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We start with a two-part look at the shooting deaths of 12 people in the offices of the French satirical newspaper Charlie Hebdo. First, an update on what we know about the incident and the manhunt for the shooters. Then, a history of the paper and its controversies over the year. Next, how did the U.S. federal government become the nation’s largest creditor? After that, author Claude Knobler talks about his new book, a memoir about adopting a son from Ethiopia and how the experience changed his approach as a parent. And finally, in our regular parenting segment, the challenges of limiting children’s screen time and the legalities of spanking.

Banner Image: People hold placards with pictures of victims which read "I am Charlie", to pay tribute to victims in front of the Brandenburg Gate near the French embassy at Pariser Platz in Berlin January 7, 2015, following a shooting by gunmen at the offices of weekly satirical magazine Charlie Hebdo in Paris. Hooded gunmen stormed on Wednesday the Paris offices of Charlie Hebdo (Charlie Weekly) a weekly satirical magazine known for lampooning radical Islam, killing at least 12 people, including two police officers in the worst militant attack on French soil in recent decades. A police union official said the assailants remained at liberty and there were fears of further attacks. REUTERS/Fabrizio Bensch

Paris Shooting Update 8 MIN, 27 SEC

Earlier today, three gunmen attacked the offices of the satirical French newspaper Charlie Hebdo. French President François Hollande has called the attack an act of terrorism and an assault on freedom of the press; we hear the latest news from the ground in Paris.

Dana Lewis, Journalist with Al Jazeera America (@danaslewis)

Hunt for gunmen after 12 killed in Paris attack on satirical magazine

A History of Charlie Hebdo 8 MIN, 19 SEC

Charlie Hebdo has a long history of courting controversy. It’s managed to offend just about everyone during its nearly 45-year existence. The magazine’s first iteration, called Hiri Kiri, was banned in 1970 after it mocked the death of French President Charles de Gaulle. We discuss the history of the magazine and its place in French society.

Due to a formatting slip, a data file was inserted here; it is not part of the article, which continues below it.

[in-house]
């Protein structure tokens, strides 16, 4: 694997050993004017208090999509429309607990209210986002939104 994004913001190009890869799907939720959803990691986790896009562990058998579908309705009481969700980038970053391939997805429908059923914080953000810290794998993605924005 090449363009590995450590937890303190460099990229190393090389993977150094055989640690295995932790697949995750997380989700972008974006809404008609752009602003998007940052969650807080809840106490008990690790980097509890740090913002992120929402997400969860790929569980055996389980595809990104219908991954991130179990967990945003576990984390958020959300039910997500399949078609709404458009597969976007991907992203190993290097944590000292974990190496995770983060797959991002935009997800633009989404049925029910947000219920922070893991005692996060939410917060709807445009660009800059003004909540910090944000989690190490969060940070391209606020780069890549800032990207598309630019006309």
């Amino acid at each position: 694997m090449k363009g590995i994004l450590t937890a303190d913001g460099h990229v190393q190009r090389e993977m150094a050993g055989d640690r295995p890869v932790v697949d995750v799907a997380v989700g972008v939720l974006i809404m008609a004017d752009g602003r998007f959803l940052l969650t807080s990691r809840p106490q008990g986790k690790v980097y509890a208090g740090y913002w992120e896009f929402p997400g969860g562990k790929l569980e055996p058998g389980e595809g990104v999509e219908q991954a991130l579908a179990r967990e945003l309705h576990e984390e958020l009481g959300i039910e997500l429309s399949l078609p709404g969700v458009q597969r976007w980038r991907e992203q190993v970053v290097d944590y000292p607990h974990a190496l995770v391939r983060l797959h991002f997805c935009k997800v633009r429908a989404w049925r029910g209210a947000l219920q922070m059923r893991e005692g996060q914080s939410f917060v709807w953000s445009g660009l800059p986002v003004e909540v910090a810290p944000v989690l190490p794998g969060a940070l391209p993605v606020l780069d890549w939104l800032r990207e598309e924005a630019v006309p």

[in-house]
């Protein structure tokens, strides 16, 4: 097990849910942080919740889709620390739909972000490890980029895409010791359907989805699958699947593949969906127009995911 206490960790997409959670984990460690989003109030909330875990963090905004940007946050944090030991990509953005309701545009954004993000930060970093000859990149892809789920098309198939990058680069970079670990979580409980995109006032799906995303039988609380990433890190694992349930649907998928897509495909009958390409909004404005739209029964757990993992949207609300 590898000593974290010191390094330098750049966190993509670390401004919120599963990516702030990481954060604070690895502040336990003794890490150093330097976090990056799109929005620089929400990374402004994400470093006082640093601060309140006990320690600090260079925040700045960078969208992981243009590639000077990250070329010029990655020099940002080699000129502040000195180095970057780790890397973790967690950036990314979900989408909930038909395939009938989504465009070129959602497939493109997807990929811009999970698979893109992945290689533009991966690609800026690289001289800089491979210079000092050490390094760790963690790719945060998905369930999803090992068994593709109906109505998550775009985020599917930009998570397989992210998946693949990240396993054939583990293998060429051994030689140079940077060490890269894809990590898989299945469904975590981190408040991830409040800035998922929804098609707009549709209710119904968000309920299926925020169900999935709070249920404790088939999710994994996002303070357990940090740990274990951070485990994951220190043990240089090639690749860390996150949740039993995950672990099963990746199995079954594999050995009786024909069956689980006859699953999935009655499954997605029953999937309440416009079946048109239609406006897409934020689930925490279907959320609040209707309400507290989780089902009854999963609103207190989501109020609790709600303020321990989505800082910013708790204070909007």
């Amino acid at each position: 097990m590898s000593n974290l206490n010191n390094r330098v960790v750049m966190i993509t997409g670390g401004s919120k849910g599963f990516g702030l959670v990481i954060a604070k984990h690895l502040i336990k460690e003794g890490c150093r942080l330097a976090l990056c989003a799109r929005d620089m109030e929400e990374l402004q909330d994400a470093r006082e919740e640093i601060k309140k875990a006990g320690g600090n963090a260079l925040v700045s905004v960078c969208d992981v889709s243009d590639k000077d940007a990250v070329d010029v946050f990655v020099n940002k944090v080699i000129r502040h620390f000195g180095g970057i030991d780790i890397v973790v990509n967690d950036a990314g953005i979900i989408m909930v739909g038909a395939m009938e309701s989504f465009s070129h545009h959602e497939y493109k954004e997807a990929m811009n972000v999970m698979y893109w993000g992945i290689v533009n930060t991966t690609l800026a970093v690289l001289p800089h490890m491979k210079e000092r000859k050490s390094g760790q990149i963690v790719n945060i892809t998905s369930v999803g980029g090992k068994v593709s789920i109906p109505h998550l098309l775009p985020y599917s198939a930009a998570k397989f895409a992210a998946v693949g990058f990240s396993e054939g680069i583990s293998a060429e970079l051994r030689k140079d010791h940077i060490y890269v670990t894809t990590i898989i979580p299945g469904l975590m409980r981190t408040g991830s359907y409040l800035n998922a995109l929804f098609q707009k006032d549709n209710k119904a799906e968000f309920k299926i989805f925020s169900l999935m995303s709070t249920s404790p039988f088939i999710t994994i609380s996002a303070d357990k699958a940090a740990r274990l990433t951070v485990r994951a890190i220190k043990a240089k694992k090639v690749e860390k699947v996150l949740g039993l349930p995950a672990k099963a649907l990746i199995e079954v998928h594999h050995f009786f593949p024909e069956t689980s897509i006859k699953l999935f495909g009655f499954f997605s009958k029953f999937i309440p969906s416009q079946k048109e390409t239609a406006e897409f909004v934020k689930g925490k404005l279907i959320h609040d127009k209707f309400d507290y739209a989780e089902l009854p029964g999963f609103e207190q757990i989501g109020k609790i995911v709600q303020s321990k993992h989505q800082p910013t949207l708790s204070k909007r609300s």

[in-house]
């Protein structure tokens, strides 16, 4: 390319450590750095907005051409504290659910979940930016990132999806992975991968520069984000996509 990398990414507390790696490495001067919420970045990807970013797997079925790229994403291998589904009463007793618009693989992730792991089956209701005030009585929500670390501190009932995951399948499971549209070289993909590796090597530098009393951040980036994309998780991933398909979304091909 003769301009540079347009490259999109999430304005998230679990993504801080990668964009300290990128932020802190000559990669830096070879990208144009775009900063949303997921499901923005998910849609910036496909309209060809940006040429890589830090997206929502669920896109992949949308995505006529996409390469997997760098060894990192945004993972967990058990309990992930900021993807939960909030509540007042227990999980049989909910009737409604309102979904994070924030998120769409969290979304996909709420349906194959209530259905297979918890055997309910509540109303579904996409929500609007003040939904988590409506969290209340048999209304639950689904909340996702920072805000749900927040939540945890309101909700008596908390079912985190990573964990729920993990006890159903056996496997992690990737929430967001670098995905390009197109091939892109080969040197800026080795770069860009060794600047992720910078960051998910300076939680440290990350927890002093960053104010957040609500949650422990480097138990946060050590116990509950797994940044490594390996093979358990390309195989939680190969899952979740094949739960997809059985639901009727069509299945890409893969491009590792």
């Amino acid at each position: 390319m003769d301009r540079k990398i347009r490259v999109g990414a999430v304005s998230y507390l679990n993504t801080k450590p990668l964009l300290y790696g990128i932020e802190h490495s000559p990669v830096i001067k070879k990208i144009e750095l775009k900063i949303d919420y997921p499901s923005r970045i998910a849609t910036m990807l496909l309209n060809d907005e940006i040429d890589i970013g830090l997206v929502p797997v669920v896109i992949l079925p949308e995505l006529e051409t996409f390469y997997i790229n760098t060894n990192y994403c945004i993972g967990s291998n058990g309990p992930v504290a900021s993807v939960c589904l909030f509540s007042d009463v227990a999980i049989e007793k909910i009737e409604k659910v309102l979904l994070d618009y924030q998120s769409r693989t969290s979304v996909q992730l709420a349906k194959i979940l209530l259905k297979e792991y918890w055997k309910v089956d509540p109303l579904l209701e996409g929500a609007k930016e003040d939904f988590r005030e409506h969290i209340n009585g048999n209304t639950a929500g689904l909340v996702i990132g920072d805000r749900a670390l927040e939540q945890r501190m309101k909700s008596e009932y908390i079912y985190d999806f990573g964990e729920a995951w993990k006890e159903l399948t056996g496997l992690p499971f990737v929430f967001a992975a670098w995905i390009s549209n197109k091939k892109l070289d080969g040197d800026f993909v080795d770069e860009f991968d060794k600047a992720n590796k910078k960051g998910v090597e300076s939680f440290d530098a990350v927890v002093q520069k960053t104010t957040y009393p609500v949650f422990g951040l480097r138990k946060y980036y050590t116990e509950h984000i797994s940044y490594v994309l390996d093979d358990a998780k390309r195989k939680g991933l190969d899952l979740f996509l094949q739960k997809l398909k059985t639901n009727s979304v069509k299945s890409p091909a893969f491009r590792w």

Ruth Bender, Paris reporter for the Wall Street Journal. (@ruthbenderparis)

Bank of America, Literally 9 MIN, 4 SEC

It was adventure on the high seas: Four ships had gone off-course in the Gulf of Mexico and on the Eastern Seaboard. Government officials were hot on their trail, but not because of any danger or crime. The U.S. marshals on the case were essentially acting as repo men, tracking the ships because their owners had defaulted on a government loan. In fact, the federal government is the biggest creditor in the country; how did that happen? And why isn’t there anyone in charge of the literal Bank of America?

Michael Grunwald, Politico magazine (@MikeGrunwald)

The (Real) Bank of America By MICHAEL GRUNWALD

More Love, Less Panic 13 MIN, 43 SEC

Parenting: It’s not just for parents anymore. We live in a time when the ins and outs of child-rearing have become a cultural obsession: Even those without kids can’t escape the conversation. But author Claude Knobler thinks we should all back off. He talks about his new book, which lays out his theory.

Claude Knobler, Author of “More Love, Less Panic: 7 Lessons I Learned About Life, Love, and Parenting After We Adopted Our Son from Ethiopia.”

More Love, Less Panic

Claude Knobler

Kids and Their Screens 8 MIN, 5 SEC

Let’s face it, parents: We’re often well-meaning hypocrites. We’re on our electronic devices 24/7, but we freak out when our kids spend hours on screens. There’s official advice out there that says we need to limit their screen time, but how much? And are limits worth the home strife? That and more in our regular parenting segment.

Stefanie Wilder Taylor, Co-Host of the parenting podcast “For Crying Out Loud” and author of the book “Naptime is the New Happy Hour.” (@swildertaylor)

Sippy Cups Are Not for Chardonnay

Stefanie Wilder-Taylor

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